Please use this identifier to cite or link to this item: http://hdl.handle.net/2122/9145
AuthorsTosi, Luigi 
Carol, Eleonora 
Da Lio, Cristina 
Donnici, Sandra 
Kruse, Eduardo 
Bassan, Valentina 
Mazzuccato, Andrea 
Fornaro, Elena 
Teatini, Pietro 
TitleSubsoil architecture and morphological setting shaping the saltwater intrusion in the coastal plain south of the Venice lagoon, Italy
Issue Date23-Sep-2014
PublisherUniversidad Nacional del Litoral, Santa Fe, Argentina
URIhttp://hdl.handle.net/2122/9145
KeywordsSaltwater contamination
coastal morphology
hydrogeological structures
Venice
Subject Classification03. Hydrosphere::03.02. Hydrology::03.02.06. Water resources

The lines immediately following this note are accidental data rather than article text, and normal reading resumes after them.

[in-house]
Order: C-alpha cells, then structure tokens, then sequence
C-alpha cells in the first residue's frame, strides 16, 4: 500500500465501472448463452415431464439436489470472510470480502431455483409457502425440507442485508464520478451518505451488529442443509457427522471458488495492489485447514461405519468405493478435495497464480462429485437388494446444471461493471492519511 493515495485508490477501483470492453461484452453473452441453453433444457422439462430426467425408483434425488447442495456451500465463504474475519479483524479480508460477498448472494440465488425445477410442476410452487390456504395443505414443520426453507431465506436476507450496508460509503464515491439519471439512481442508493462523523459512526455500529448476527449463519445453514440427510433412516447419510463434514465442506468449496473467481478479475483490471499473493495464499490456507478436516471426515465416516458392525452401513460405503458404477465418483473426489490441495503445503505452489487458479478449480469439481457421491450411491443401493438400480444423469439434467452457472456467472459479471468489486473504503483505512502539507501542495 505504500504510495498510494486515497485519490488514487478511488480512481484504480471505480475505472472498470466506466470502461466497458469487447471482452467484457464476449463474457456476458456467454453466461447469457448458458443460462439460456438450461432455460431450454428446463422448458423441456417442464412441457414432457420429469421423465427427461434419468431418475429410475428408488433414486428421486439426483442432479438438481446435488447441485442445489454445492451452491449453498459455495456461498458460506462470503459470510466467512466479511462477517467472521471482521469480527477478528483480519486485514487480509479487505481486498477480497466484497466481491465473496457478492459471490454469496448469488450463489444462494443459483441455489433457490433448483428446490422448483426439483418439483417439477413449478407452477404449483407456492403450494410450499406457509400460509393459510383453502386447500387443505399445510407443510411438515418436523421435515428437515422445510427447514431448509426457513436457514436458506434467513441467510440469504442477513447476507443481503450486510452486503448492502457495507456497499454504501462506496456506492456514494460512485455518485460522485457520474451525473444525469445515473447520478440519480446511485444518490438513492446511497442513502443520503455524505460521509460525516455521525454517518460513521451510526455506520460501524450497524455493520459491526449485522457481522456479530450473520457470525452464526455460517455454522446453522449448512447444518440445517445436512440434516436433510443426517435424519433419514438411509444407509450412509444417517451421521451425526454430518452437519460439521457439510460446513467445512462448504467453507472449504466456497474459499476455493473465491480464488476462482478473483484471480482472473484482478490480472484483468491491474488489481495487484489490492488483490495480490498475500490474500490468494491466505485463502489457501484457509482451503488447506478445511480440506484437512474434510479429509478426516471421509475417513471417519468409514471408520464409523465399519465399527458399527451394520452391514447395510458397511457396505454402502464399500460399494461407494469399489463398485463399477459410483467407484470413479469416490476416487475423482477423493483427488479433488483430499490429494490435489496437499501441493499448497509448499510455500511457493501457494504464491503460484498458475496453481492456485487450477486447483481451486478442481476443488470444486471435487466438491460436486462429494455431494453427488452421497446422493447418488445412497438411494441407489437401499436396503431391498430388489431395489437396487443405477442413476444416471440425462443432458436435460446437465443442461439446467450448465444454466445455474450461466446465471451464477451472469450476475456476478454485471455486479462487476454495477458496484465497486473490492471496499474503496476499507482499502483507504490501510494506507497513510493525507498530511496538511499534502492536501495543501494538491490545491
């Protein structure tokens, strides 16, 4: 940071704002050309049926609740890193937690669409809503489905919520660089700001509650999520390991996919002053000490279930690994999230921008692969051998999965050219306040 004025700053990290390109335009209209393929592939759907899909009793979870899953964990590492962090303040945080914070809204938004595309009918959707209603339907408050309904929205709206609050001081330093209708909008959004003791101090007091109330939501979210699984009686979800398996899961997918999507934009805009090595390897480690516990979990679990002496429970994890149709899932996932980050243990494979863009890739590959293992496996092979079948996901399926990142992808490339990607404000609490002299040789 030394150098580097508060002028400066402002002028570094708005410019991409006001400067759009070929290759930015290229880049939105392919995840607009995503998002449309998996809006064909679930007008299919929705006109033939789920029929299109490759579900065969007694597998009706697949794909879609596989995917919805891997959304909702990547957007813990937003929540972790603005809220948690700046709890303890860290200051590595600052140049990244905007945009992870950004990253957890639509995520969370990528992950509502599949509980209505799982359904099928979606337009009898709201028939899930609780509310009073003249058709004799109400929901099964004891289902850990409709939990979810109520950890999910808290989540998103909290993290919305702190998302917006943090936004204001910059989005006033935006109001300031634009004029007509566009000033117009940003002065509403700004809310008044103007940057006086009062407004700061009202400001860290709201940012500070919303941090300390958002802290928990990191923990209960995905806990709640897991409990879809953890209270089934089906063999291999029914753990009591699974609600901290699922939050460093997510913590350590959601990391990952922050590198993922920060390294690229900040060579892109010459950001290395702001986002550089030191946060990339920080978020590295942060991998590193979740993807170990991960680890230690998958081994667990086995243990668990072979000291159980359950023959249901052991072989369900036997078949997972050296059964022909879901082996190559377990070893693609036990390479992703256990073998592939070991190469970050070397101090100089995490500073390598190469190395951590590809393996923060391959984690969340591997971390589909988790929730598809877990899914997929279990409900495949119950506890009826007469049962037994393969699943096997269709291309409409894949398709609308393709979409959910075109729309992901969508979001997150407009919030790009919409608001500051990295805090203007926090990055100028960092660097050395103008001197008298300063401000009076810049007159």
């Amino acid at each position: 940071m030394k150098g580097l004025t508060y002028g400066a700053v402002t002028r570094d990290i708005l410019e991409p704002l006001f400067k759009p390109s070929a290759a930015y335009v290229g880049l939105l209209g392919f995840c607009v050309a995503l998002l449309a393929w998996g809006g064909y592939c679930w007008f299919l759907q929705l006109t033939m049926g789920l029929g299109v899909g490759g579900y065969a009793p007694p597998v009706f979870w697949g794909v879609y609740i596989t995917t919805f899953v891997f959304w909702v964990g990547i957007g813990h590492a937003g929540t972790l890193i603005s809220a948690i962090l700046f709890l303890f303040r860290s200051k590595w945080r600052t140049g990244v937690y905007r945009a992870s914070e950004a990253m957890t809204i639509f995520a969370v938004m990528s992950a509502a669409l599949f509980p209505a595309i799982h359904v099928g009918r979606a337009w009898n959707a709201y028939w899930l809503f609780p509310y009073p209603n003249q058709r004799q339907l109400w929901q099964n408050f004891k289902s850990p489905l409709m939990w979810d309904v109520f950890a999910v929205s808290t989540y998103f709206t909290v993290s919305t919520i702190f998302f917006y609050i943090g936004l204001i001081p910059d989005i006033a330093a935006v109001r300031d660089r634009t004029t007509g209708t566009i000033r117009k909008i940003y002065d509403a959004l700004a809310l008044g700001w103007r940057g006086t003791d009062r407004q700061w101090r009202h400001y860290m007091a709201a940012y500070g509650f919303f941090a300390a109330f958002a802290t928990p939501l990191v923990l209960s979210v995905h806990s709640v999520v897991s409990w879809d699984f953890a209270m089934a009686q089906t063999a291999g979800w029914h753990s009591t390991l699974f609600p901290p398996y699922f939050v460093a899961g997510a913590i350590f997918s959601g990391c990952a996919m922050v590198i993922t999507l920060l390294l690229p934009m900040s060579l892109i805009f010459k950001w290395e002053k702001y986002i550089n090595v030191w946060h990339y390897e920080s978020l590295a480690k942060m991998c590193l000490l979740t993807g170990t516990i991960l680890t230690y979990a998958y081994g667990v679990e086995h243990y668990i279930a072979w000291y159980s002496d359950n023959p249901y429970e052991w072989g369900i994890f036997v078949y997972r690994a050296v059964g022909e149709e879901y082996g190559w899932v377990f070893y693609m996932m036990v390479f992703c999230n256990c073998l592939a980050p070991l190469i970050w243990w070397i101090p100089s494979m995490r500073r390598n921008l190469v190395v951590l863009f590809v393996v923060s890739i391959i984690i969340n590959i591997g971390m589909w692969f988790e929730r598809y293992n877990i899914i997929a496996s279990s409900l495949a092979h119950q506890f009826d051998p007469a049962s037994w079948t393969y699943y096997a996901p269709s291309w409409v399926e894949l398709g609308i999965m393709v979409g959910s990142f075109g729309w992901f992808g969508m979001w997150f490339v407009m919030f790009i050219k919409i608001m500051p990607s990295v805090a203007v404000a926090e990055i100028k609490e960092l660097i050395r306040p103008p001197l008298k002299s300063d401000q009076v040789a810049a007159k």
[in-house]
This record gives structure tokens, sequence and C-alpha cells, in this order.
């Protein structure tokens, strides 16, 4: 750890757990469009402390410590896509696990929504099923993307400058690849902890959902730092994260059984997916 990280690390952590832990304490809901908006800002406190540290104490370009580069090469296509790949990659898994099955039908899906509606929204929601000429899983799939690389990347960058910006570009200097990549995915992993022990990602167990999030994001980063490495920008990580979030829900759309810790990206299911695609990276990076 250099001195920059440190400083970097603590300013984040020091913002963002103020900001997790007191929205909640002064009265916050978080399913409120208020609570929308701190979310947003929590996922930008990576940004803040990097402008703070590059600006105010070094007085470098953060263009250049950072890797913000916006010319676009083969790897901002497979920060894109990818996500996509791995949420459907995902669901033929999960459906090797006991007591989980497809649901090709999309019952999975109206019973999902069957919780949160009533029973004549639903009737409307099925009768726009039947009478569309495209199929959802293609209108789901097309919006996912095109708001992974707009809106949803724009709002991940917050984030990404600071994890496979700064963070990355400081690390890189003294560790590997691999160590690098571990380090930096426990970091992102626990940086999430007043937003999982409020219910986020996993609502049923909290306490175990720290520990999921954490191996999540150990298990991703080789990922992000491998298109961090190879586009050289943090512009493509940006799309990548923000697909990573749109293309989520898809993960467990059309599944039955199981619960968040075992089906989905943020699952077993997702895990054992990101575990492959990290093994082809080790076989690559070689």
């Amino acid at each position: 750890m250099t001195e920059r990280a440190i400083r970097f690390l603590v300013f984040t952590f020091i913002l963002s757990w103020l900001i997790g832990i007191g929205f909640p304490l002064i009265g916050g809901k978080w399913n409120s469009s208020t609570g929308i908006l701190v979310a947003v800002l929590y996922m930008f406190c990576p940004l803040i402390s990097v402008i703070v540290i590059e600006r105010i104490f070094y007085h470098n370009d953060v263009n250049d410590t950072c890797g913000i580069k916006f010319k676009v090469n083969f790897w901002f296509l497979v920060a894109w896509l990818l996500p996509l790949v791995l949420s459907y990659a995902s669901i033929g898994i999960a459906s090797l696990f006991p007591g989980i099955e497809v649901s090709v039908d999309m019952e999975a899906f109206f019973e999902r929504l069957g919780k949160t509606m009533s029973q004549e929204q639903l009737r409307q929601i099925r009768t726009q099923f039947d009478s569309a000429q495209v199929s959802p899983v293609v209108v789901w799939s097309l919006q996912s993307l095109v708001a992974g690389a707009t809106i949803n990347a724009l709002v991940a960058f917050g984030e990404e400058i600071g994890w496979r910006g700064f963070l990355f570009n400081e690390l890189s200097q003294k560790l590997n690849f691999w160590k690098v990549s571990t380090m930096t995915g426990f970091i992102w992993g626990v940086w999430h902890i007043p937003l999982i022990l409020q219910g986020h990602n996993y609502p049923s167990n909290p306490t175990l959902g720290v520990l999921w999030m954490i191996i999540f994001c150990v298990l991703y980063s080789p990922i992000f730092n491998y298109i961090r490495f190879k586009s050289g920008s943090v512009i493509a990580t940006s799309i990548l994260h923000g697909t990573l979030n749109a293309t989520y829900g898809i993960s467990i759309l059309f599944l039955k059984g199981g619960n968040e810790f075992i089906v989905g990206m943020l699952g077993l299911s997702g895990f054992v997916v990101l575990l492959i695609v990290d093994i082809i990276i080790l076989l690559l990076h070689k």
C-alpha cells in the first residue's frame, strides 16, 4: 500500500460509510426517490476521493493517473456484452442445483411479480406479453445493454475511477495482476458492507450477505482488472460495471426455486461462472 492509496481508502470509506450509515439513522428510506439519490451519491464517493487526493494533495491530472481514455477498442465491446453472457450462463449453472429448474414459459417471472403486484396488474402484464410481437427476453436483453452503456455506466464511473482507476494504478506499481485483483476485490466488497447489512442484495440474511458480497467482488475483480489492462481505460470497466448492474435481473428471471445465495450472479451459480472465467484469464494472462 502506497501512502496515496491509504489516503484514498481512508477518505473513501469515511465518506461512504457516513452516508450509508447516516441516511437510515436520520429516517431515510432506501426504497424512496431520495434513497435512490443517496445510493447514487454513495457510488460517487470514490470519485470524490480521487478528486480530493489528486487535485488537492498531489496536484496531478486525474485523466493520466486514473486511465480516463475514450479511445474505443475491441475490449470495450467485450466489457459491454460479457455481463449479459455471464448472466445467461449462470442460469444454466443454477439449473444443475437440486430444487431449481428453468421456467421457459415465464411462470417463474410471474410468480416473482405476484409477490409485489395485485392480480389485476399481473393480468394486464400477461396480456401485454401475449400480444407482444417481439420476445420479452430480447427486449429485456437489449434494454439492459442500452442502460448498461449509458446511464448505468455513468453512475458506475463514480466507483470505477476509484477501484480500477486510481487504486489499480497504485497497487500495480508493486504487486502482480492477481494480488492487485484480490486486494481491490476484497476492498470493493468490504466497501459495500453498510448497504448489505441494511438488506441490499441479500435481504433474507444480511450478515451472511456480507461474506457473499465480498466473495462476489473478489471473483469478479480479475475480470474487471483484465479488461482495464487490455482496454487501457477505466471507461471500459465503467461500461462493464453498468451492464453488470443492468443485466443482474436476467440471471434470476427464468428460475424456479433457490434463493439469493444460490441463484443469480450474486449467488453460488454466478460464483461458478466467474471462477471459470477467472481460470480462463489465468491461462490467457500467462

AbstractThe southern catchment of the Venice watershed (Italy) is threatened by shallow aquifer and soil salinization. The saltwater may extend inland up to 20 km from the Adriatic coastline and deepen down to some tens of meters. Here, saltwater contamination is driven by other forcing factors than excessive pumping, such as ground elevation, buried geological structures, tide encroachment along watercourses, climate and tide conditions, and drainage practices implemented in reclaimed areas. This work aims to outline a conceptual model of the saltwater contamination highlighting the mechanisms driving the saltwater-freshwater exchanges. Results show that the fresh/salt-water interface depth varies from 1 to 30 m below the ground level and exhibits a significant, mainly seasonal, time variation. The dynamics of the soil salinization process is especially sensitive to changes in river (Brenta, Bacchiglione, Adige, Gorzone) discharges, groundwater and channel levels, which are regulated by a number of pumping stations, and climate conditions. Relict geomorphological features, filled with high permeability sediments, act as preferred pathways for groundwater flow and solute transport. In fact they provide a hydraulic connection between freshwater aquifers and sea, possibly facilitating saltwater intrusion landward or, conversely, acting as reservoir of freshwater provided by precipitation, irrigation, percolation through channel beds.
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